How much does it matter?
I understand that tracking thankfulness matters.
Of course I know that the Bible is clear on this topic.
I’ve read Ann’s book about her experience.
There is a whole website where people are sharing their own lists of gifts since her book was published. Join in if you want by going here.
But how much does it matter?
Out of curiosity I was wondering what others are saying about it. You know, the scientific community, the ones considered the “experts”.
Here is what I found. This was written by Robert A. Emmons author of the book "Thanks! How Practicing Gratitude Can Make You happier"
Consider these statistics.“ People are 25 percent happier if they keep gratitude journals, sleep 1/2 hour more per evening, and exercise 33 percent more each week compared to persons who are not keeping these journals. They achieve up to a 10 percent reduction in systolic blood pressure, and decrease their dietary fat intake by up to 20 percent. Lives marked by frequent positive emotions of joy, love and gratitude are up to seven years longer than lives bereft of these pleasant feelings. The science of gratitude has also revealed some surprising findings. For example, students who practice gratitude increase their grade point average. Occasional gratitude journaling boosts well-being more than the regular practice of counting blessings. Remembering one's sorrows, failures and other painful experiences is more beneficial to happiness than recalling only successes. Becoming aware that a very pleasant experience is about to end enhances feelings of gratitude for it. Thinking about the absence of something positive in your life produces more gratitude and happiness than imagining its presence."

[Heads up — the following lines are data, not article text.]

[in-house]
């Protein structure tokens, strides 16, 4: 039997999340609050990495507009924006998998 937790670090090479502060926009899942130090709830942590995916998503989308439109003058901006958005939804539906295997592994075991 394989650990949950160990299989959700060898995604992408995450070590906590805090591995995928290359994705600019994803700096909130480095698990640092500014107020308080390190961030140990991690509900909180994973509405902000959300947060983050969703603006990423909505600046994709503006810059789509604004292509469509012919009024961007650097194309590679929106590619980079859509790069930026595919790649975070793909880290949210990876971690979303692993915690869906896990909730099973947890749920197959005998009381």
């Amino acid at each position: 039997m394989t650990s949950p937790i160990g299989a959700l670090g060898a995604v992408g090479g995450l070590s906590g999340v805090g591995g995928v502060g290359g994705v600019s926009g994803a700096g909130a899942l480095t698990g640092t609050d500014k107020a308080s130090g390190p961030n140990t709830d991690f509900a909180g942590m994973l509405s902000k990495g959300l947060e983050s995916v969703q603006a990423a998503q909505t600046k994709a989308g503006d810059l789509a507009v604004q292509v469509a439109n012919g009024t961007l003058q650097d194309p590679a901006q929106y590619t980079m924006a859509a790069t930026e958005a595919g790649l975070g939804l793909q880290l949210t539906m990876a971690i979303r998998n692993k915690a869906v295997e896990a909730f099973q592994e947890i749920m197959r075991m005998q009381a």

Interesting isn’t it?
Read more: http://www.sacbee.com/2010/11/25/3210760/science-shows-gratitude-matters.html#ixzz1b3h4Xauy Robert A. Emmons is professor of psychology at the University of California, Davis; editor-in-chief of the Journal of Positive Psychology; and the author of "Thanks! How Practicing Gratitude Can Make You Happier" (2008, Houghton Mifflin).